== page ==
Aca­demic pro­gram ex­pands in Bal­ti­more

James McHenry school to be­come part of The In­ge­nu­ity Pro­ject

Baltimore Sun - - FRONT PAGE - By Talia Rich­man

Lisette Morris froze when she saw a map show­ing where spe­cial aca­demic pro­grams for city school­child­ren were lo­cated. Wide swaths of West Bal­ti­more were bar­ren.

“That re­ally lit a fire for us,” she said. Morris runs The In­ge­nu­ity Pro­ject, an ad­vanced math and sci­ence pro­gram that’s op­er­ated in Bal­ti­more since 1992. Its schools, which in­clude Bal­ti­more Polytech­nic In­sti­tute and Roland Park Ele­men­tary/Mid­dle, have been mostly con­cen­trated in North Bal­ti­more, in more af­flu­ent parts of the city.

The non­profit hopes to change that, with plans to ex­pand to James McHenry Ele­men­tary/Mid­dle in the Hollins Mar­ket neigh­bor­hood next school year.

Just a few years ago, James McHenry was viewed as one of the worst schools in the state. Few stu­dents passed stan­dard­ized tests, and fam­i­lies were flee­ing to other schools. Then in 2017, the school was ap­proved by the state as a “turn­around”

pro­gram. Nearly all its teach­ers were fired, a new prin­ci­pal and other ed­u­ca­tors were brought in and the school has em­braced a new mis­sion: Build a place of ex­cel­lence.

Now, some of the stu­dents who once lan­guished in James McHenry class­rooms will have ac­cess to ac­cel­er­ated STEM cur­ricu­lum through In­ge­nu­ity, which aims to launch the next gen­er­a­tion of com­pet­i­tive sci­ence, tech­nol­ogy, en­gi­neer­ing and math lead­ers. They’ll be set on a path that’s taken stu­dents at other Bal­ti­more In­ge­nu­ity schools to Har­vard, Yale and the Mas­sachusetts In­sti­tute of Tech­nol­ogy.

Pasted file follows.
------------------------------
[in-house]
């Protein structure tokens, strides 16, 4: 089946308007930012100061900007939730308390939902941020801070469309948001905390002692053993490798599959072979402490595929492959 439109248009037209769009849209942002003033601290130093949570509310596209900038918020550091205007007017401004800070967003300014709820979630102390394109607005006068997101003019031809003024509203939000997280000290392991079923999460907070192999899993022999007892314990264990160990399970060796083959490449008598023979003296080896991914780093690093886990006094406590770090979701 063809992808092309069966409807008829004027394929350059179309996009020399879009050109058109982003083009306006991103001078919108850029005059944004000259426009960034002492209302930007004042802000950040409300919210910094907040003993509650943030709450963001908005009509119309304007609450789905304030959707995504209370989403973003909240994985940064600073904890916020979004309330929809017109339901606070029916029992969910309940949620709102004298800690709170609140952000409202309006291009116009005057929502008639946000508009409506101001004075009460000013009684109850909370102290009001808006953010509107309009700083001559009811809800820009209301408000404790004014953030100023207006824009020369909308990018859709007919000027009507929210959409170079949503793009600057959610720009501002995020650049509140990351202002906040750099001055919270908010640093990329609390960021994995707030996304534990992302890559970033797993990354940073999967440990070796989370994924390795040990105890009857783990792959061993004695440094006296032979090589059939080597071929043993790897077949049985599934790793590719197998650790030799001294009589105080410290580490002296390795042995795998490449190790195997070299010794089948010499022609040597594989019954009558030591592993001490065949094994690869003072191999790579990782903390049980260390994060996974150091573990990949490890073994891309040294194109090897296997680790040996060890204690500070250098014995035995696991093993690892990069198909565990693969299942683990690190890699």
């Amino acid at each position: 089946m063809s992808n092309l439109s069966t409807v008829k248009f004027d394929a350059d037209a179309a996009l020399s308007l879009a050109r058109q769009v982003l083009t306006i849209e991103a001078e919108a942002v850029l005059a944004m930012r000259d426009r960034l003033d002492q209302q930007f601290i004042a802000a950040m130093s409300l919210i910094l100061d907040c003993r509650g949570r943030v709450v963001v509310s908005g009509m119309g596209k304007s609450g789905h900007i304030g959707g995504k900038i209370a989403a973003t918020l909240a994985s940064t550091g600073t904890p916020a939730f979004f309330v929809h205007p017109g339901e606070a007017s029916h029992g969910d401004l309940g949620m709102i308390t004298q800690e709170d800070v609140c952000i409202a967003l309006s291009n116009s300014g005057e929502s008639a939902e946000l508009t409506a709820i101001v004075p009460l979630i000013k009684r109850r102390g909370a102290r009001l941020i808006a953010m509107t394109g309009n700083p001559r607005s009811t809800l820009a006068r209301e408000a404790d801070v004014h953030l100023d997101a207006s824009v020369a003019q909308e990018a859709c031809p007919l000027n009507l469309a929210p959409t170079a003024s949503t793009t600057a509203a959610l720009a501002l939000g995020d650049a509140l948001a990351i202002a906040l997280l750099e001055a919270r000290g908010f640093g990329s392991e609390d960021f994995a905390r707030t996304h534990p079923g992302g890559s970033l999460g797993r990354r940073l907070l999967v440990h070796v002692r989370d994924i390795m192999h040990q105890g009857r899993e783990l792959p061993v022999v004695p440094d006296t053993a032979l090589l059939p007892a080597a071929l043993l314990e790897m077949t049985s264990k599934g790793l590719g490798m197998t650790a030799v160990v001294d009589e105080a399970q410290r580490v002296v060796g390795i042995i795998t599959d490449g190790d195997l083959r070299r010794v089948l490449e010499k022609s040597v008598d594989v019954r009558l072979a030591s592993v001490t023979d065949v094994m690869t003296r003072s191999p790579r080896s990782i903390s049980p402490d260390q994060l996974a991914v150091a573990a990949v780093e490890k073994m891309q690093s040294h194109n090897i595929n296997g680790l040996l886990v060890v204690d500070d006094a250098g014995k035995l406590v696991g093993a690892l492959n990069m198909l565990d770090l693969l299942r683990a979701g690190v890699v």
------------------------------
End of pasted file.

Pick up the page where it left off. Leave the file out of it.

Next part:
“We have ta­lent across the city,” Morris said. “Stu­dents just need the op­por­tu­nity to be with this rig­or­ous cur­ricu­lum and then the sky’s the limit.”

In­ge­nu­ity op­er­ates in three mid­dle schools: Roland Park, Hamil­ton and Mount Royal. Bal­ti­more Polytech­nic In­sti­tute is its only high school. Morris said James McHenry was the first new ad­di­tion in a decade, and beat out more than a dozen other schools that ap­plied. It will help the pro­gram grow to serve more than 800 stu­dents by the 2020-2021 school year, up from around 600 now.

As James McHenry pre­pares to wel­come The In­ge­nu­ity Pro­ject, the non­profit is in the midst of im­ple­ment­ing its 2020 strate­gic plan. At its heart is the need to bring in more di­verse stu­dents and bet­ter re­flect the city’s pop­u­la­tion. Last school year, roughly 44 per­cent of In­ge­nu­ity stu­dents were African-Amer­i­can and about 5 per­cent were His­panic. Across the dis­trict, nearly 80 per­cent of stu­dents are black and 11 per­cent are His­panic or Latino.

McHenry Prin­ci­pal Christophe Turk said his school’s se­lec­tion as the next In­ge­nu­ity site is big­ger than the thou­sands of dol­lars’ worth of new text­books, teach­ers, sci­en­tific equip­ment and other re­sources the pro­gram will bring to 31 S. Schroeder St. It sends a mes­sage that the city be­lieves in kids from the Hollins Mar­ket neigh­bor­hood, which has far more vi­o­lent crime and far fewer jobs than in the city as a whole.